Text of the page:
Groom is relieved to leave '03 behind

Orioles notebook

Mechanical breakdown stranded lefty last year

Stephens hoping for shot

Baseball

February 24, 2004|By Roch Kubatko | Roch Kubatko,SUN STAFF

FORT LAUDERDALE, Fla. - To be an effective reliever and maintain a long career, it's important to have a short memory.

Orioles left-hander Buddy Groom is practicing that theory as if playing the lead role in the new movie 50 First Dates. The only catch is he doesn't get the girl in the end.

Better to forget the 2003 season, or at least the first half of it. By June 3, his ERA stood at 7.41 and former manager Mike Hargrove's confidence in him began to sag. B.J. Ryan displaced Groom as the primary left-handed setup man, called upon to get the key outs in the eighth inning.

Considering that Groom posted a 1.60 ERA in 2002 and didn't allow a run in his first 11 appearances last season, his slump was sudden and shocking. But it wasn't much of a mystery to the man whose major league career spanned 12 years.

His mechanics needed fine-tuning after Groom, 38, and pitching coach Mark Wiley determined he was collapsing too much on his back leg and pushing the ball toward home plate. He also was shifting his weight to the right side of the rubber instead of the left.

Once the epitome of consistency and reliability, Groom was getting hit hard. He went 0-3 with a 6.88 ERA over 49 appearances after his season-opening scoreless streak, the worst stretch coming from May 6 to July 18, when he allowed 20 earned runs in 17 innings.

The ball was flat leaving his hand, and he no longer could disguise it to hitters because his delivery was so flawed.

"That doesn't make for a good mixture, a flat pitch and a guy seeing it forever, especially at this level," he said. "It doesn't take much to get out of whack. But it wasn't my stuff, and that gives you hope."

Groom posted a 2.76 ERA over 16 1/3 innings before surrendering two runs in his last outing in New York. He finished 1-3 with a 5.36 ERA in 60 games - ending his streak of appearing in 70 or more games in seven consecutive seasons.

"The numbers from last year don't matter to me," manager Lee Mazzilli said. "It's all a clean slate."

Mazzilli also has a bullpen that's potentially crowded with left-handers. Ryan and John Parrish ended last season with Groom, who makes $3 million in 2004, and Omar Daal could become a reliever if he doesn't crack the rotation.

"Me being older and having a bigger contract, I thought something might happen with me this winter. I was prepared for it," Groom said. "I'm happy to still be here and looking forward to seeing what can happen with our offense. Hopefully, I'll be around for another year."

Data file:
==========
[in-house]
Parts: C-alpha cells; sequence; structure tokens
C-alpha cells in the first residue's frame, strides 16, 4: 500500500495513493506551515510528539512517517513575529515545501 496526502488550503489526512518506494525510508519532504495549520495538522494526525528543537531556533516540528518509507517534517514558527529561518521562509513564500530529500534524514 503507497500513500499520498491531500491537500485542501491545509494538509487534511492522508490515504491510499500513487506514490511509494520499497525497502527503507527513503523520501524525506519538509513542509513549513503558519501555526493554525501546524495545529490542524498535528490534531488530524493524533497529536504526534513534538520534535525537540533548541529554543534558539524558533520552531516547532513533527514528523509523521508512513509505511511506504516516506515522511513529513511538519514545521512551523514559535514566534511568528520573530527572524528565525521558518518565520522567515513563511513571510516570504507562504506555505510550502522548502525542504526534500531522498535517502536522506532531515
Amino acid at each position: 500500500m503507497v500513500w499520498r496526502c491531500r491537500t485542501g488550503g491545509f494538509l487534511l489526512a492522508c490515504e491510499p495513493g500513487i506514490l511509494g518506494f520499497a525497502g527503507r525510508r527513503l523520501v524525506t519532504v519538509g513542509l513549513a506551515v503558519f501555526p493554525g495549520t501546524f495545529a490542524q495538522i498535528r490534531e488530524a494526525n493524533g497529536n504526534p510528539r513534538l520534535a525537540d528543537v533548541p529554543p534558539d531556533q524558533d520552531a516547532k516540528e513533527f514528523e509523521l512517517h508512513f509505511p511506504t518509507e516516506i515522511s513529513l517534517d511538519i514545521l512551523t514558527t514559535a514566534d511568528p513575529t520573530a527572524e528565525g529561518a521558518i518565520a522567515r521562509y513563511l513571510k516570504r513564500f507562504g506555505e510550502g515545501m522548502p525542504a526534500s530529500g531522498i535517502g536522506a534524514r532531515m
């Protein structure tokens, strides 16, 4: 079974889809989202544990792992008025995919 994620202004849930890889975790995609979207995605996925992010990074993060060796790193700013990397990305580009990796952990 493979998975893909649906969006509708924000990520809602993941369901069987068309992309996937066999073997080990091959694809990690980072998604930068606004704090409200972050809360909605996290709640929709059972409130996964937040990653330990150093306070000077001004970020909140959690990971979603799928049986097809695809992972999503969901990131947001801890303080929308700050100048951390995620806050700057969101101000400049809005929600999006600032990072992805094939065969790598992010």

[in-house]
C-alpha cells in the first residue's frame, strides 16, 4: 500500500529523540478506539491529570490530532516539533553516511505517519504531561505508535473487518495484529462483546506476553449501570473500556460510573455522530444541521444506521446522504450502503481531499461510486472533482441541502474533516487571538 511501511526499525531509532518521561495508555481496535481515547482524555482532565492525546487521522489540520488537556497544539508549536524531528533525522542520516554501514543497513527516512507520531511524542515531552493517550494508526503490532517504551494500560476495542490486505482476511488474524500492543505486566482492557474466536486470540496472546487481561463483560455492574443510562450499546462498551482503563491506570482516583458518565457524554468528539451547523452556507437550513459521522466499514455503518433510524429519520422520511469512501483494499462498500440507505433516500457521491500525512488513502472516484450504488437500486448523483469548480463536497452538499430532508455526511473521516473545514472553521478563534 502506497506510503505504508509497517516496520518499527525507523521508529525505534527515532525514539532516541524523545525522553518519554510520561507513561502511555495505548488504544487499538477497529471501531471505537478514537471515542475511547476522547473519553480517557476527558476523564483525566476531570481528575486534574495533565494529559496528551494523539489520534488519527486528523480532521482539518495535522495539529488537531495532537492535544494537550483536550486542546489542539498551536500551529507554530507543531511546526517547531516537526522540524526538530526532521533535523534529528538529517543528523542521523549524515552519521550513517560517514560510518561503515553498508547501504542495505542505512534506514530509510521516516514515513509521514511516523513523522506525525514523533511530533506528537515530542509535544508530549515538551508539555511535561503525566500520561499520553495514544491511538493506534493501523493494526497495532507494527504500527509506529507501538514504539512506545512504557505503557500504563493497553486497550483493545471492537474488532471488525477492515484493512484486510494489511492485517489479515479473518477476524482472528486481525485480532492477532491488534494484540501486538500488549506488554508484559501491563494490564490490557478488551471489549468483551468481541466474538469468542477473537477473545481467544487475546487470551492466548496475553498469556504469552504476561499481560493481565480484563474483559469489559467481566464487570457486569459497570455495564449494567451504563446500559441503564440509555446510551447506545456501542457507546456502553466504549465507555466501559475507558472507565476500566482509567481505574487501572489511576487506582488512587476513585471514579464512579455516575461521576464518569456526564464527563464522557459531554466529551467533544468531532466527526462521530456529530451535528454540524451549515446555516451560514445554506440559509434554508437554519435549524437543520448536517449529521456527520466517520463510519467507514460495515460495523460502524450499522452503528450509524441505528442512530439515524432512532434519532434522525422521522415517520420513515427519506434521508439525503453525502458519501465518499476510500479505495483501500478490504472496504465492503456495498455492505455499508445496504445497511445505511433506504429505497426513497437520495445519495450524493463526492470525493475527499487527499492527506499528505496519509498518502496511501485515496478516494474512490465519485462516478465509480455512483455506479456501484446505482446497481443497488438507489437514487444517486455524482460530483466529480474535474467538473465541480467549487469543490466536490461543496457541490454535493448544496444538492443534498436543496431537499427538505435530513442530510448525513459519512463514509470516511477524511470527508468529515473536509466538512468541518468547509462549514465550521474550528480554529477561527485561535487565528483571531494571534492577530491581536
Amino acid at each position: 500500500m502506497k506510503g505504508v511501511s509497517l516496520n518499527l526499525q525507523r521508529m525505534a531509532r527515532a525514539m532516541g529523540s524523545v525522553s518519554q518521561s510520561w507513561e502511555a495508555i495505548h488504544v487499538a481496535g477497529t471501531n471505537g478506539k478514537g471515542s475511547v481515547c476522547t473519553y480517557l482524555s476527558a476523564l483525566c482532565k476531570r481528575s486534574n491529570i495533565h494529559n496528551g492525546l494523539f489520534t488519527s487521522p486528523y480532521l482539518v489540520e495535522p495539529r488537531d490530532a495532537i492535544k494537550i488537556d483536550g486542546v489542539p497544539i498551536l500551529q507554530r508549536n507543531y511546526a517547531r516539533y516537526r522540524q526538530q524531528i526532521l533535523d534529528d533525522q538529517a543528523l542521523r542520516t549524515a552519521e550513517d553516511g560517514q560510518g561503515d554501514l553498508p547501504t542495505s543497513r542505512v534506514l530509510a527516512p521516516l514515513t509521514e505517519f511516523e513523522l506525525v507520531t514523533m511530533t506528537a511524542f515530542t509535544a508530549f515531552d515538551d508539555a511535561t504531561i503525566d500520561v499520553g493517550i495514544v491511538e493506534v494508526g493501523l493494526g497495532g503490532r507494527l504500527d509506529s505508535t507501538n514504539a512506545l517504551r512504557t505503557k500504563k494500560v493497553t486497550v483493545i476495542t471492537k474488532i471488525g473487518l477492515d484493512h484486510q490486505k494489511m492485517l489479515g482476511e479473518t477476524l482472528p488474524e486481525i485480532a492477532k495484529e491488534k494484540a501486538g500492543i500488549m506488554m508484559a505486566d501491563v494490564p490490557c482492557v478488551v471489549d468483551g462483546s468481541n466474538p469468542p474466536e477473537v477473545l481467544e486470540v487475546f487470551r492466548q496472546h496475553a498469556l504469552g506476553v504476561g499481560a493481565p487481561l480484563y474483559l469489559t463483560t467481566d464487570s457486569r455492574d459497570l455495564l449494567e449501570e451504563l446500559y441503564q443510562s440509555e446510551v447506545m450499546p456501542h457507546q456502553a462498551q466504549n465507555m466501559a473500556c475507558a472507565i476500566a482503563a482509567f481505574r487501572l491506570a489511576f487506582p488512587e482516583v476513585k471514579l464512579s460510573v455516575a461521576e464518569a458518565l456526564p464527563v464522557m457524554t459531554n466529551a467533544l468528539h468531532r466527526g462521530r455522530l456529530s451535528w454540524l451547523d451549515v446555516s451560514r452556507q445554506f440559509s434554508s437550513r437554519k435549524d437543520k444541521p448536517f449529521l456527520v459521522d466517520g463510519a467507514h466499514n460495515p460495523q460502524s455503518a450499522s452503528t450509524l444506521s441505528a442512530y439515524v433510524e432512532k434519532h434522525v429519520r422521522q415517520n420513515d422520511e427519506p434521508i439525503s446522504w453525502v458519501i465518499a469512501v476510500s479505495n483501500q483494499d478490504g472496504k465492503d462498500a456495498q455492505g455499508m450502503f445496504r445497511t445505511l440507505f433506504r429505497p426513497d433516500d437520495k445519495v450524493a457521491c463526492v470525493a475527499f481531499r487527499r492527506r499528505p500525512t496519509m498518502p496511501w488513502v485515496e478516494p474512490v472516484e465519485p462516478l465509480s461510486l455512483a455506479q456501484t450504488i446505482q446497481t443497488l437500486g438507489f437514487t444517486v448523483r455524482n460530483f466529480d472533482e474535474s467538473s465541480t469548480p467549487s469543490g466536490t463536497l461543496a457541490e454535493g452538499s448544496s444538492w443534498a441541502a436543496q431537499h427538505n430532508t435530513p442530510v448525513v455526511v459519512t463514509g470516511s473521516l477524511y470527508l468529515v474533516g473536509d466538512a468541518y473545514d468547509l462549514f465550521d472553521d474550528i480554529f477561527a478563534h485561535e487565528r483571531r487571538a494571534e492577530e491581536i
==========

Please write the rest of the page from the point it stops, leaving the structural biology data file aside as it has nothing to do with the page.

Wait and see for Stephens

Unable to compete for a spot in last year's rotation, John Stephens again finds himself on the outside.

Stephens is healthy, unlike the early part of 2003, when his rehabilitation from foot surgery didn't allow him to run or perform drills with the other pitchers in camp. But he'll have a difficult time making the staff with so many candidates ahead of him.

When talks turn to the rotation, Stephens' name usually gets lost. And it doesn't seem to matter he was named the organization's minor league Pitcher of the Year three times, most recently in 2002.

"I'll just have to wait and see," said Stephens, 24, who was 6-7 with a 3.97 ERA at Triple-A Ottawa last season and ranked fourth in the International League in strikeouts (132) and innings (158 2/3 ). "I haven't heard much from the Orioles during the offseason. Hopefully, I can get a spot. If not, I'll stay healthy and maybe something will happen later in the year."

Rather than undergo surgery after last season, as he did in 2002 when doctors inserted a screw in his broken right foot, Stephens got married in Sarasota, Fla., and traveled to Aspen, Colo., for his honeymoon. Earlier this month, he pitched for his native Australia in the Olympic qualifying tournament, throwing a scoreless inning in his team's best-of-five victory over South Africa.

Stephens could represent Australia in this summer's Olympics in Greece if he's pitching in the minors and given permission by the Orioles.

Mora at third

Melvin Mora took ground balls at third base as part of yesterday's workout, and he can expect to see a lot more.

The Orioles plan to start Mora at third base this season after moving him around in the past. He started 11 straight games last season, beginning April 20, at five positions: second base, shortstop, left field, center and right.

"He looked very good today. I think he's comfortable there," Mazzilli said.

Visa trip for Ponson

Pitcher Sidney Ponson flew to Toronto on Sunday night to obtain his visa and is expected back in camp today.

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